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Don’t keep opening those files

March 17, 2010

Constantin has a wonderful little script that will configure you home server to reduce it’s power consumption. Unfortunately for me he uses a loop that falls into one of my scripting pet peeves. Within Contstantin’s script there is absolutely no problem but I have in the past seen customers burnt by this such that I have been able to work magic to get some really spectacular performance increases.

The problem is here:

for i in $disks ; do
	echo "device-thresholds	$i	5m" >>$TMPFILE
done

Let me emphasize again that in this case there is no real problem but I believe that if you do the right thing where it does not matter you will get it right when it does.

The issue is that for every time around that loop the script opens the output file writes one line and closes the file. This is bad when the file system is a local one but when over NFS this is a performance disaster. With a small change the number of opens can be reduced to just one, which when over NFS all data has to be sent to the server and the server confirm it is on stable storage before the close can complete give a spectacular improvement.

Here is a test I ran over a very slow NFS v4  link (Wifi) to my home server:

brompton% cat /tmp/loop
#!/bin/ksh

i=0
out=${1:-${0##*/}.out}
: > $out
while (( i < 1000))
do
     echo $i >> $out
     let i=i+1
done
brompton% time /tmp/loop
/tmp/loop  0.15s user 0.51s system 2% cpu 26.850 total
brompton%

Compare that with a the good case:

brompton% cat /tmp/loop2
#!/bin/ksh
i=0
out=${1:-${0##*/}.out}
while (( i < 1000))
do
    echo $i
    let i=i+1
done > $out
brompton% time /tmp/loop2
/tmp/loop2  0.01s user 0.01s system 5% cpu 0.384 total
brompton%

From 26 seconds to 0.384 seconds.  Now this is a very bad case as the loop does nothing else and the network latency is particular bad but none the less the principle is the same if you have 10G ethernet, you don’t want to be leaving that performance on the table.

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From → bsc, homeserver, Solaris

7 Comments
  1. Karl permalink

    Interesting that you mention this. I migrated 100 sunray users home directories to a new NFS server this week.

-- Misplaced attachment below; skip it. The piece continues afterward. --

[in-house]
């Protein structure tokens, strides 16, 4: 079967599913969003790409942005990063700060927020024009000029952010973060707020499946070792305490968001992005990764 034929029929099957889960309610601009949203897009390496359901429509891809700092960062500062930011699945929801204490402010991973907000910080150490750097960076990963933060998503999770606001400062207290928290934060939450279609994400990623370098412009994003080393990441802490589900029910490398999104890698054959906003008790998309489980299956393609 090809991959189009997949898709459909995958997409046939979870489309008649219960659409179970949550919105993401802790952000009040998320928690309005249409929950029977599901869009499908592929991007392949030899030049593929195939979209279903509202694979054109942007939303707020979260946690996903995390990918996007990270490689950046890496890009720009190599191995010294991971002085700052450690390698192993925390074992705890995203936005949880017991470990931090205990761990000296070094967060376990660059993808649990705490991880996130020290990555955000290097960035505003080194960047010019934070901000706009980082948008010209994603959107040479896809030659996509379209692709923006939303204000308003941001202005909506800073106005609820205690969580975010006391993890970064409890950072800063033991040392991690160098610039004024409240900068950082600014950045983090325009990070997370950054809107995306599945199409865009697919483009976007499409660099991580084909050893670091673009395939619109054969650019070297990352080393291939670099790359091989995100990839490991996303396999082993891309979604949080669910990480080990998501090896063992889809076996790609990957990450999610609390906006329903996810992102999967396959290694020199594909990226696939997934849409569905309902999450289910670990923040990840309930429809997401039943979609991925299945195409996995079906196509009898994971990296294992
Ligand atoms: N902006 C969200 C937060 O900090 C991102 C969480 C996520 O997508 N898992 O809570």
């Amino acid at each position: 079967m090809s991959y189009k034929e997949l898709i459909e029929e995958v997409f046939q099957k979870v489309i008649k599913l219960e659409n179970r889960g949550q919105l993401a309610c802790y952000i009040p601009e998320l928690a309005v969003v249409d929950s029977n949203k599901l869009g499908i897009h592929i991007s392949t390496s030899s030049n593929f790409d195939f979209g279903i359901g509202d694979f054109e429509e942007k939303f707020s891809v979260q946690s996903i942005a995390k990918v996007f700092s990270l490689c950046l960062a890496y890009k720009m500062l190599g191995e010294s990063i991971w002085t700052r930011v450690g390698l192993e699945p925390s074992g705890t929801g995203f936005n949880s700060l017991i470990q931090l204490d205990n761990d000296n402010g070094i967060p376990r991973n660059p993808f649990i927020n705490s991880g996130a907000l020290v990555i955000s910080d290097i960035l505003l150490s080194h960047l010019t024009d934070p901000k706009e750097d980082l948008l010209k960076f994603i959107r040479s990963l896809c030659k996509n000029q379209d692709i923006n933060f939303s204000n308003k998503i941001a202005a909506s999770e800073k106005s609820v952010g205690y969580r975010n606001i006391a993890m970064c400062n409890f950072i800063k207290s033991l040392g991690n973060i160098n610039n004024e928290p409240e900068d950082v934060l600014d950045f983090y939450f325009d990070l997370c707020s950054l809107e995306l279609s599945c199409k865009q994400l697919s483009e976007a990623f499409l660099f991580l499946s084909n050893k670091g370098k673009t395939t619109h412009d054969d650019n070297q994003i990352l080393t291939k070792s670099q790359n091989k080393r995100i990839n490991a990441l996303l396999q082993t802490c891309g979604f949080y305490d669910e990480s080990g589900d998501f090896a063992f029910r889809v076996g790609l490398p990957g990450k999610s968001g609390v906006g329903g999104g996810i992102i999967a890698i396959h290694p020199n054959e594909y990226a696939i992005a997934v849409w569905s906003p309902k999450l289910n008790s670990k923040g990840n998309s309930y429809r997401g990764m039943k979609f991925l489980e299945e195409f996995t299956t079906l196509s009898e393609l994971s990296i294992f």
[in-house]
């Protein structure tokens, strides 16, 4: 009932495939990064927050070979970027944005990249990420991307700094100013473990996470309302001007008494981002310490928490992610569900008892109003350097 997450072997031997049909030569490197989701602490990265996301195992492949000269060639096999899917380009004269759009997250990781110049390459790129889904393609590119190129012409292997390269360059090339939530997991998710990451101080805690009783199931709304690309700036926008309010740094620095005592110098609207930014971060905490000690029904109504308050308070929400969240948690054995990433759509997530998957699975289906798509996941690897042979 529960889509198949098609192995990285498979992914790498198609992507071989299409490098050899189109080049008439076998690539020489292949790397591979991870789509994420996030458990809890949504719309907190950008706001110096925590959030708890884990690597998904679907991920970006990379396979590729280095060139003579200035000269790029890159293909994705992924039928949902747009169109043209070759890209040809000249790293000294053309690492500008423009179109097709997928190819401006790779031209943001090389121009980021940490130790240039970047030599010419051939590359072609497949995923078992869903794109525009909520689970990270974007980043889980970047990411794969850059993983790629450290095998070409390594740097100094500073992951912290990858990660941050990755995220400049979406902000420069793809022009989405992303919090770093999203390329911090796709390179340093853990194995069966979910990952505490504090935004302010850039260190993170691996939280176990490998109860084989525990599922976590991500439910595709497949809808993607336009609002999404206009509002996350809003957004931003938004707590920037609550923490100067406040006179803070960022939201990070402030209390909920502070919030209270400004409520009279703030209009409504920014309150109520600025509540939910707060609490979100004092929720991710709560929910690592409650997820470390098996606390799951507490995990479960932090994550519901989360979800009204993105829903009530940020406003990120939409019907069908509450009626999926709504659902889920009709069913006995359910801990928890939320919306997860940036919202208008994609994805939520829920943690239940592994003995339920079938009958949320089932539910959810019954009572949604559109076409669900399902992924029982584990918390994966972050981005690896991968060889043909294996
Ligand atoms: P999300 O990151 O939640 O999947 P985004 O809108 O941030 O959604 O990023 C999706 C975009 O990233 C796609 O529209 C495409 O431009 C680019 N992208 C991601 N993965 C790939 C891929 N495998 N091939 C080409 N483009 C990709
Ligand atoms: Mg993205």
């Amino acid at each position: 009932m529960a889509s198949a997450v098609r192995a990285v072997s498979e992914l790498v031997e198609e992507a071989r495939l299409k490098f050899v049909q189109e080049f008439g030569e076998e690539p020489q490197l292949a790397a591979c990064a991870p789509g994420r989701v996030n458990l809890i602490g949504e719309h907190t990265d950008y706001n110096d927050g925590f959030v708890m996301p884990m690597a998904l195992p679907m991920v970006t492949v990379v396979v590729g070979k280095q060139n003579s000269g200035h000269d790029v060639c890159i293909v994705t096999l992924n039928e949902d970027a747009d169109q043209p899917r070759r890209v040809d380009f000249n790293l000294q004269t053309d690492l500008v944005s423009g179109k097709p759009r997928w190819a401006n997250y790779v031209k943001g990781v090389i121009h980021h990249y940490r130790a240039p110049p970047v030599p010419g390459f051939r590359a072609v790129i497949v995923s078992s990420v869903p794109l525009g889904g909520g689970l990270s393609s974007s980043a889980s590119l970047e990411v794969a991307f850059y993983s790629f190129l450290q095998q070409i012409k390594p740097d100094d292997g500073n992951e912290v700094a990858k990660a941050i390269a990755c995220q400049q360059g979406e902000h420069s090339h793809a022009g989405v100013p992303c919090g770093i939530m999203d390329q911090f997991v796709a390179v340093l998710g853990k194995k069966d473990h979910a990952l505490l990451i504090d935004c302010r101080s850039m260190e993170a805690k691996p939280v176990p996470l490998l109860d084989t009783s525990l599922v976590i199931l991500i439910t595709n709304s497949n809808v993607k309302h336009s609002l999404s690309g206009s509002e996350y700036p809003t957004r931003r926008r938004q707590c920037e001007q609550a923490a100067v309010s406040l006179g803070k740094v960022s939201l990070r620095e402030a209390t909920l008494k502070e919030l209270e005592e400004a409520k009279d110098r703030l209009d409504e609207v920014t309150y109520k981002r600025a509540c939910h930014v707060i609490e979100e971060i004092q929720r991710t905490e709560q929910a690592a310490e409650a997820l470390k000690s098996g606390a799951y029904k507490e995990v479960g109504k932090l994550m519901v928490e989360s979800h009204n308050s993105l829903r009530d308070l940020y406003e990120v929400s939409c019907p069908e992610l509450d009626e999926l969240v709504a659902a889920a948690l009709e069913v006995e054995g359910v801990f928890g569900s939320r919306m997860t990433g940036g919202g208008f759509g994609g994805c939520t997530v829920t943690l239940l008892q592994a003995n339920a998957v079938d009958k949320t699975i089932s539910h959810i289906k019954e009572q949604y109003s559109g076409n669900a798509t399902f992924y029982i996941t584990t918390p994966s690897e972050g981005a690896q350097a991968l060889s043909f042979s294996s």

I thought the server (1U x2100 with openSolaris B134 with dual 2TB drives) could handle the load but the devil is in the details!

    I have learned that ZFS disables the write cache on boot drives.

    I used nfsv4rwsnoop.d to figure out what was hammering the system.

    FF’s seems to really like to write to urlclassifier3.sqlite, sessionstore-2.js, cookies.sqlite a lot.

    I disabled the fishing filter(urlclassifier3.sqlite) for the time being and that helped.

    I have not taken the time yet to figure out why FF constantly writes the urlclassifier3.sqlite.

    I guess i kinda went into a rat hole. Keep writing, I enjoy your blog!

  2. Examples using a shell people care about next time…

  3. chrisgerhard permalink

    You are lucky I did not use bourne shell.

  4. Bourne shell would have been good. At least it is portable, unlike ksh.

  5. chrisgerhard permalink

    You are not sucking me into a shell discussion. ksh is portable by virtue of the source being out there.

    The problem is that same whatever shell you choose. So your comment is just irrelevant trolling.

  6. I didn’t know that you could redirect the output of a loop like that, it makes a lot more sense to do that, even on a local FS.

  7. I’d love to see a simpler example. I’ve written very few scripts but want to learn more performance details like this one. Where do you learn stuff like this? I’ve not seen it in O’Reilly books.

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